Overfishing is bringing a frightening reality to Beluga sturgeon. The fish, prized for their egg sacks used in caviar, are now facing extinction. But scientists and engineers have a plan to help the mighty fish rebound.
The sturgeon is an impressive fish—larger than some sharks, growing as long as nearly ten feet. They’re old too—as in 200 million years of swimming in the Danube River and Black Sea, and one fish can live up to 100 years.
Environmentalists are working to block certain side channels of the Danube that were compromised by the Iron Gates gorge dams installed in the 1970s and 1980s, which eliminated half of the spawning areas for the fish. The goal is to divert water that would help to ensure that the fish migrate and resume reproduction.
Sturgeon farms have also appeared to help revive populations and protect them from poachers who illegally harvest their egg sacks for the most expensive caviar in the world. Sturgeon trade was banned in 2001, and Romania outlawed sturgeon fishing in 2006, as have other Eastern European countries including Serbia, Ukraine, Moldova and Bulgaria.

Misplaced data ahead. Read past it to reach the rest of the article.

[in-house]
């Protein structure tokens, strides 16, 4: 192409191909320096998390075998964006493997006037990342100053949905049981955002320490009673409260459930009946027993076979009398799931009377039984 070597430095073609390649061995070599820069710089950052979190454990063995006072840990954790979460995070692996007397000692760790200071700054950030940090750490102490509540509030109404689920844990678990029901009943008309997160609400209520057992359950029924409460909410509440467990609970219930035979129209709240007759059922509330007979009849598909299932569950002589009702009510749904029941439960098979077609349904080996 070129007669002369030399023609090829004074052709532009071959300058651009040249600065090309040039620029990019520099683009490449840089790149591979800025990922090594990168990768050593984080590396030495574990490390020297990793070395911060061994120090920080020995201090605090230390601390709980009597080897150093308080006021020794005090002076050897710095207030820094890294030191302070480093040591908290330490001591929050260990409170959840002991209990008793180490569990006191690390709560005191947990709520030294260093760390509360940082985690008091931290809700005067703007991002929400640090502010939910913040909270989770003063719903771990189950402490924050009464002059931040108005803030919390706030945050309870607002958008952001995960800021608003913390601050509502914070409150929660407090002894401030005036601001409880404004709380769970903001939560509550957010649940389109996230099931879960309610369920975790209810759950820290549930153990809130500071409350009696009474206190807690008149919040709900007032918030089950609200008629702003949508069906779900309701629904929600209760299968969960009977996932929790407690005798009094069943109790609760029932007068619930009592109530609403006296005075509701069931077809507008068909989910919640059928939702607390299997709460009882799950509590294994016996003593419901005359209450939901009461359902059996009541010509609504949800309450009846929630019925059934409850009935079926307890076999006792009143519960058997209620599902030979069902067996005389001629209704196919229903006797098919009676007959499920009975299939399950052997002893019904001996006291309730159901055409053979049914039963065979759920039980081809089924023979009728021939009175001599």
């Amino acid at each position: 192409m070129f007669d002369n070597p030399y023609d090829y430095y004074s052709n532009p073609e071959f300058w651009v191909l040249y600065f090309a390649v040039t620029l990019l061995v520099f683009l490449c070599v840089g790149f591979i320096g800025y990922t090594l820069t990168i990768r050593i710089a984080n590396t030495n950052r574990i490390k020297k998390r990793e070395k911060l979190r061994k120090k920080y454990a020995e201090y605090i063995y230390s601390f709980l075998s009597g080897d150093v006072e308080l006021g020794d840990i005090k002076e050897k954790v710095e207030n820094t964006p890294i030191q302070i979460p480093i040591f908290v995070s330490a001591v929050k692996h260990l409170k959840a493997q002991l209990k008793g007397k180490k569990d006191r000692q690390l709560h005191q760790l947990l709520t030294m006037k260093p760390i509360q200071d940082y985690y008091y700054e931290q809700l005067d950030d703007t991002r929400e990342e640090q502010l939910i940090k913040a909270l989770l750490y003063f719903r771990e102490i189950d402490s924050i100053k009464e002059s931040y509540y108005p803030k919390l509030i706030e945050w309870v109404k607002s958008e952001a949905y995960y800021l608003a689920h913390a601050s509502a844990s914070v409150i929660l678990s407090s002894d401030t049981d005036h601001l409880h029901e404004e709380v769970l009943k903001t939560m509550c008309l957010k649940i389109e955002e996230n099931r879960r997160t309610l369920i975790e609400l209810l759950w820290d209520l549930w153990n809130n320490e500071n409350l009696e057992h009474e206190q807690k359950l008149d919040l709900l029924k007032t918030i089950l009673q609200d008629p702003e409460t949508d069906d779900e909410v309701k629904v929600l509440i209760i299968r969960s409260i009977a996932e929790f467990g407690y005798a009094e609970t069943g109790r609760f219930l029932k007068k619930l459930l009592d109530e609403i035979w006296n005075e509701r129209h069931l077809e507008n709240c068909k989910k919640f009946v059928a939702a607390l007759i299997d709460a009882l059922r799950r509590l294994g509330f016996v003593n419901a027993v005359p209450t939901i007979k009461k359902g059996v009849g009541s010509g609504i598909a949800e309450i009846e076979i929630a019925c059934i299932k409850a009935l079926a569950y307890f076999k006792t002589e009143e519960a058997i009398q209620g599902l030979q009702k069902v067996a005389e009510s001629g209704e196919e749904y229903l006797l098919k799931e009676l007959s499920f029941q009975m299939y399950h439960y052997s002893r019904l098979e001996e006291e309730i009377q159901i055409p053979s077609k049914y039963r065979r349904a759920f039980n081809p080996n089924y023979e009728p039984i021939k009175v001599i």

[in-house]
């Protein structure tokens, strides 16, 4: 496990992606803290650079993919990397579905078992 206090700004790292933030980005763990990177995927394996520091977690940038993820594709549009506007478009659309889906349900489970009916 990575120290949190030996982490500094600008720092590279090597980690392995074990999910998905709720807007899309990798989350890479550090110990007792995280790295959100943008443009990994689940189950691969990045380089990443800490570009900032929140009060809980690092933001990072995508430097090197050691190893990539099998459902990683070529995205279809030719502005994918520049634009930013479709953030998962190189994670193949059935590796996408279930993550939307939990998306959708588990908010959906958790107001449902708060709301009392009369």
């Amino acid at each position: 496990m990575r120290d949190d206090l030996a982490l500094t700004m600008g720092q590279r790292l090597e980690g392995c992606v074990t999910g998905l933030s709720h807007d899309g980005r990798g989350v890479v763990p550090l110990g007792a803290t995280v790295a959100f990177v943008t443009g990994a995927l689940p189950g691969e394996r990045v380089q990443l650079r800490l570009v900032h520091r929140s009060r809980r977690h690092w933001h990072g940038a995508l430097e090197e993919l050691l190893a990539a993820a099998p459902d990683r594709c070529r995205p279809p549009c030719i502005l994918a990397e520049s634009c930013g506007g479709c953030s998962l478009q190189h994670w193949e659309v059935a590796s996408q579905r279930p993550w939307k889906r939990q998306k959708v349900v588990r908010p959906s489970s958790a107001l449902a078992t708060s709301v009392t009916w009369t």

As Europe’s Eastern Block collapsed in 1989, the sturgeon’s populations also began to diminish—the victims of excessive poaching by Romanians, often before the fish completed their migrations to reproduce, leaving them unable to mate and resulting in a steady decline. After dams were installed across the Iron Gates gorge, many of the fish on the west side became essentially infertile, with reproduction rates halved as a result. Another threat includes recent plans by the EU to deepen shipping canals along the Danube, which could threaten shallow areas where sturgeon lay eggs. A spokesperson for the Danube-Carpathian program of the Wordwide Fund for Nature says this project could push the fish into utter extinction.
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